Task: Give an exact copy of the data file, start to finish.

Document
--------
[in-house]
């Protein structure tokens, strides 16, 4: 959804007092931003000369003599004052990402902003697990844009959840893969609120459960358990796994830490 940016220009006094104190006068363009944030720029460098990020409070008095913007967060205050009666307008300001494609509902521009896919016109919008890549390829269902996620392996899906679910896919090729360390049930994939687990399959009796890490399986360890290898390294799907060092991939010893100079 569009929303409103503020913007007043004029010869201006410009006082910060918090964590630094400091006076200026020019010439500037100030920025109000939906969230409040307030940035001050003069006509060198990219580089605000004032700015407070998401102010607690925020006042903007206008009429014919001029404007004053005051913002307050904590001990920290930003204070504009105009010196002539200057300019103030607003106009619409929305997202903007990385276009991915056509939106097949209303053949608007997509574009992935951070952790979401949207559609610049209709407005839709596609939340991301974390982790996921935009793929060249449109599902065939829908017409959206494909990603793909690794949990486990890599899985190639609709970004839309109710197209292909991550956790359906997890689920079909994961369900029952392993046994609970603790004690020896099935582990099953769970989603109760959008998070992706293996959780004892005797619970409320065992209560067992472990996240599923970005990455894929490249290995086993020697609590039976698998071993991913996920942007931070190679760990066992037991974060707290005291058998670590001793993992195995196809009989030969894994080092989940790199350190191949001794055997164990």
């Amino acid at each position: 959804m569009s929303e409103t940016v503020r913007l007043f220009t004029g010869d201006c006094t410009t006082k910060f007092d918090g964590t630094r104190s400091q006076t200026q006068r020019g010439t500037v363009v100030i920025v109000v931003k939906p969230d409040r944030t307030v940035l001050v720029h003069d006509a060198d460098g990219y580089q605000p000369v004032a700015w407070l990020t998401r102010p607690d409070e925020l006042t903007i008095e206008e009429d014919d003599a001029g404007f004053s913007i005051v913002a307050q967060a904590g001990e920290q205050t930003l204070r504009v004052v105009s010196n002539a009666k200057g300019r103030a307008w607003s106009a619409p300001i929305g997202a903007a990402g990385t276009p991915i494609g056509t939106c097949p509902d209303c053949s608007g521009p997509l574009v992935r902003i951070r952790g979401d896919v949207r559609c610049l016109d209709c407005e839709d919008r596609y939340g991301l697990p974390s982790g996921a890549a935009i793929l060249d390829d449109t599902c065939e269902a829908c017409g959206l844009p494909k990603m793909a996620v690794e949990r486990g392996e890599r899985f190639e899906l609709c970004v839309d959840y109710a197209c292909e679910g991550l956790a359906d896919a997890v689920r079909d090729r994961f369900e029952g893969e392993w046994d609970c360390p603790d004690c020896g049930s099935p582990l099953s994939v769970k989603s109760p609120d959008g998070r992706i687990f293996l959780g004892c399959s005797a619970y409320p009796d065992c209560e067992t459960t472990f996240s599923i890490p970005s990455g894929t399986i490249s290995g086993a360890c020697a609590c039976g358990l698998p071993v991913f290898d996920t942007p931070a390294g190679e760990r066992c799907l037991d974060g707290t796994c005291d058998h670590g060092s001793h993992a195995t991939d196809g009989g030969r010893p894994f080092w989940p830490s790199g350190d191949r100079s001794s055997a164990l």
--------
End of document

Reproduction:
[in-house]
């Protein structure tokens, strides 16, 4: 959804007092931003000369003599004052990402902003697990844009959840893969609120459960358990796994830490 940016220009006094104190006068363009944030720029460098990020409070008095913007967060205050009666307008300001494609509902521009896919016109919008890549390829269902996620392996899906679910896919090729360390049930994939687990399959009796890490399986360890290898390294799907060092991939010893100079 569009929303409103503020913007007043004029010869201006410009006082910060918090964590630094400091006076200026020019010439500037100030920025109000939906969230409040307030940035001050003069006509060198990219580089605000004032700015407070998401102010607690925020006042903007206008009429014919001029404007004053005051913002307050904590001990920290930003204070504009105009010196002539200057300019103030607003106009619409929305997202903007990385276009991915056509939106097949209303053949608007997509574009992935951070952790979401949207559609610049209709407005839709596609939340991301974390982790996921935009793929060249449109599902065939829908017409959206494909990603793909690794949990486990890599899985190639609709970004839309109710197209292909991550956790359906997890689920079909994961369900029952392993046994609970603790004690020896099935582990099953769970989603109760959008998070992706293996959780004892005797619970409320065992209560067992472990996240599923970005990455894929490249290995086993020697609590039976698998071993991913996920942007931070190679760990066992037991974060707290005291058998670590001793993992195995196809009989030969894994080092989940790199350190191949001794055997164990």
């Amino acid at each position: 959804m569009s929303e409103t940016v503020r913007l007043f220009t004029g010869d201006c006094t410009t006082k910060f007092d918090g964590t630094r104190s400091q006076t200026q006068r020019g010439t500037v363009v100030i920025v109000v931003k939906p969230d409040r944030t307030v940035l001050v720029h003069d006509a060198d460098g990219y580089q605000p000369v004032a700015w407070l990020t998401r102010p607690d409070e925020l006042t903007i008095e206008e009429d014919d003599a001029g404007f004053s913007i005051v913002a307050q967060a904590g001990e920290q205050t930003l204070r504009v004052v105009s010196n002539a009666k200057g300019r103030a307008w607003s106009a619409p300001i929305g997202a903007a990402g990385t276009p991915i494609g056509t939106c097949p509902d209303c053949s608007g521009p997509l574009v992935r902003i951070r952790g979401d896919v949207r559609c610049l016109d209709c407005e839709d919008r596609y939340g991301l697990p974390s982790g996921a890549a935009i793929l060249d390829d449109t599902c065939e269902a829908c017409g959206l844009p494909k990603m793909a996620v690794e949990r486990g392996e890599r899985f190639e899906l609709c970004v839309d959840y109710a197209c292909e679910g991550l956790a359906d896919a997890v689920r079909d090729r994961f369900e029952g893969e392993w046994d609970c360390p603790d004690c020896g049930s099935p582990l099953s994939v769970k989603s109760p609120d959008g998070r992706i687990f293996l959780g004892c399959s005797a619970y409320p009796d065992c209560e067992t459960t472990f996240s599923i890490p970005s990455g894929t399986i490249s290995g086993a360890c020697a609590c039976g358990l698998p071993v991913f290898d996920t942007p931070a390294g190679e760990r066992c799907l037991d974060g707290t796994c005291d058998h670590g060092s001793h993992a195995t991939d196809g009989g030969r010893p894994f080092w989940p830490s790199g350190d191949r100079s001794s055997a164990l």